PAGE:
NOTE This is a continuation of my series on the deployment of Apache Drill on Azure. That said, there is nothing in this post that is specific to an Azure deployment though I will assume you are familiar with my topology when I reference servers by name.
With my Drill cluster deployed, I want to setup some kind of authentication. Out of the box, Drill is wide-open which means that without ring-fencing the application, any anonymous user could login to the Web Console to not only query my data but see the Storage Plugin configurations, some of which contain passwords for authenticating against data sources. Not good.
To implement basic authentication, I need to take four actions:
- Create user logins
- Identify users to serve as Drill admins
- Enable user authentication
- Restart Drill and test user authentication
Create User Logins
On each of the Linux servers that make up my Drill cluster, I need to create a consistent set of identities for my users. I can do this using adduser with appropriate substitutions:
sudo /usr/sbin/useradd myusername
sudo passwd myusername
It is important that the user name and passwords for these users are perfectly identical on each of the servers.
Identify Users to Serve as Drill Admins
The Drill documentation does a good job of covering all the steps in both setting up user authentication and establishing Drill admins. However, the order of the pages in the documentation implies an order to these operations that will leave you with a cluster with no admins. Before enabling user authentication, be sure to configure Drill to recognize its administrative users.
To do this, you will simply connect to the Drill service using sqlline and alter the security.admin.users setting. I’m doing this while SSH’ed into one of my Drill VMs. I have an ensemble of ZooKeeper nodes but have elected to leverage just one of these nodes, i.e. zk001, to establish my Drill connection:
alter system set security.admin.users = ‘sudo, myusername‘;
NOTE In my cluster, I installed Drill to /drill/current as documented here. The location of sqlline on your servers may vary.
In the ALTER SYSTEM statement, I assigned a comma-delimited list of users on my Drill servers to the admin role. In this example, those users are sudo and myusername.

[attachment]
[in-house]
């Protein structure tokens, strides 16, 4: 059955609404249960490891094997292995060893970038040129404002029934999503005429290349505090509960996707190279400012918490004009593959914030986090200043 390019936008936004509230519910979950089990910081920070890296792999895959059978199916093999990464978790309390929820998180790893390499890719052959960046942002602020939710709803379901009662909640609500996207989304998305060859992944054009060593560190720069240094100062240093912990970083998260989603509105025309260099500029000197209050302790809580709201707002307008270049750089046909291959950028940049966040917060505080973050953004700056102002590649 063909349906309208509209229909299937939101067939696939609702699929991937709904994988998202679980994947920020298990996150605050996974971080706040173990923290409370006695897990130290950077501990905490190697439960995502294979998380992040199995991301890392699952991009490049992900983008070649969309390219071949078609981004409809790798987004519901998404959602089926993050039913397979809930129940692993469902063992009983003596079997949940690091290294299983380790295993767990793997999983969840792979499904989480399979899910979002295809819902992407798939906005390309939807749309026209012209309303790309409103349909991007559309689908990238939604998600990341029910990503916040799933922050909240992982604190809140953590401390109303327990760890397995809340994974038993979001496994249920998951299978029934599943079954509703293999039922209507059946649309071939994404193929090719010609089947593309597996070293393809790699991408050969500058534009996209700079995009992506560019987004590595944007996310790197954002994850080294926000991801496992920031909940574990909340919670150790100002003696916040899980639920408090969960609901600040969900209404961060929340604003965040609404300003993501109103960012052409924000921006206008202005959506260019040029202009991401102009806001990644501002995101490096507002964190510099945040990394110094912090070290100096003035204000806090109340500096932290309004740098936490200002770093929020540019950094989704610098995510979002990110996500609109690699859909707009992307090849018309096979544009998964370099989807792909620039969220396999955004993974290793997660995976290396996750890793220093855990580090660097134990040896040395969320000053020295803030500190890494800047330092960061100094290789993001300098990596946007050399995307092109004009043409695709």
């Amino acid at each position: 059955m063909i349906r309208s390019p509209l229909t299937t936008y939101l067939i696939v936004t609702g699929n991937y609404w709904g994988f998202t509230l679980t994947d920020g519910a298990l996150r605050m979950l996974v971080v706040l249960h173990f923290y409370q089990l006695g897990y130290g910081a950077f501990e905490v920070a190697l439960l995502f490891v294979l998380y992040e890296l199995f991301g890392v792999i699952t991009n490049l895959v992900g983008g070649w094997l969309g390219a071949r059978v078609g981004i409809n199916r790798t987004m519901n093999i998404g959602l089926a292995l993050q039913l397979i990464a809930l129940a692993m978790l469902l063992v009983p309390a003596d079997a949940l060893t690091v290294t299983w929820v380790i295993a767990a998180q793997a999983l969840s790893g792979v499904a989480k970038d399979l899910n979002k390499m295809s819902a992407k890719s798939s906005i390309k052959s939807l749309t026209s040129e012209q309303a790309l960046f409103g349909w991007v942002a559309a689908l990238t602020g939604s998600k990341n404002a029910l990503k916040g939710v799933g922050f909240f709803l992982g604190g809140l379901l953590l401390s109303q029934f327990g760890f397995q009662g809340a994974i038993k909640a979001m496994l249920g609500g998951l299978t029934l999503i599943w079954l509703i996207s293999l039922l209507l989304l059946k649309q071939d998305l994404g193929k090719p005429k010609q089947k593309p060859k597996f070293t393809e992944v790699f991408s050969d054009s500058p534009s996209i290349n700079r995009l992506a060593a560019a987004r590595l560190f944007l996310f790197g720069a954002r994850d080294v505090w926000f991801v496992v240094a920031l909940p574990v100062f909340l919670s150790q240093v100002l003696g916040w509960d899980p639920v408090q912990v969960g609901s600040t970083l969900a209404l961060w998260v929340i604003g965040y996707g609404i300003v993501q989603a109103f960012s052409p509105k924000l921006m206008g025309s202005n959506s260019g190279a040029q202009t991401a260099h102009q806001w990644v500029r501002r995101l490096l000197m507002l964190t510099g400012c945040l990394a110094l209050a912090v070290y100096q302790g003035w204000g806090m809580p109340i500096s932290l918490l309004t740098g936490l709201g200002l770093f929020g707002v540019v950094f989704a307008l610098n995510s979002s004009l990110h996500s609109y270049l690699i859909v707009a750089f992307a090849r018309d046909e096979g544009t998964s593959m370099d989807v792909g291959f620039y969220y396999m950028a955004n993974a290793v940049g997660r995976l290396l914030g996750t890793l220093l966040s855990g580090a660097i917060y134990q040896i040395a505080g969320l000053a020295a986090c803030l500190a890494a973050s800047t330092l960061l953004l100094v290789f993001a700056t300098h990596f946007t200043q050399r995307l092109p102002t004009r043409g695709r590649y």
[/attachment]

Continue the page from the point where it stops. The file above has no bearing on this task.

Enable User Authentication
With my users created and a few of these identified as admins, I can now enable basic authentication. I do this by first installing the basic authentication PAM on each of my Drill servers:
tar -xzvf JPam-Linux_amd64-1.1.tgz
sudo mkdir /opt/pam
sudo cp ~/JPam-1.1/libjpam.so /opt/pam/
NOTE I am running a 64-bit OS which is why I have downloaded this particular version of the PAM.
I’ve placed the PAM under /opt/pam per the Drill documentation. Now I need to modify the drill-env.sh script to reflect this location:
sudo vi /drill/current/conf/drill-env.sh
Within the vi editor, I add this line somewhere towards the top of the script:
I then save the changes to the script and close vi.
Finally, I need to modify the drill-override.conf file to enable basic authentication with Drill startup. I first open this file using vi:
sudo vi /drill/current/conf/drill-override.conf
I then modify the value for drill.exec to include the security.user.auth settings as highlighted in red (including the comma on the end of the value for zk.connect:
packages += “org.apache.drill.exec.rpc.user.security”,
pam_profiles: [ “sudo”, “myusername” ]
The array assigned to pam_profiles is worth a quick note. This should be a comma-delimited list of all users on your Drill servers to whom you would like to grant Drill access. Your administrators should be in here as well.
Restart Drill & Test User Authentication
With authentication configured on each of my Drill servers, I now must restart Drill for it to go into effect. The easiest way I have found to do this is simply to restart my Drill servers.
With my Drill servers now restarted, I can go to the Drill Web Console where I should be prompted to enter a username and password. If I login as an admin, I should be able to see the full range of functionality available in the Web Console including the Storage page. If I login as a non-admin user, I should see the home, Query, Profiles and Metrics pages only. Note that you will not be prompted to login by the home page but the other pages will trigger a login request: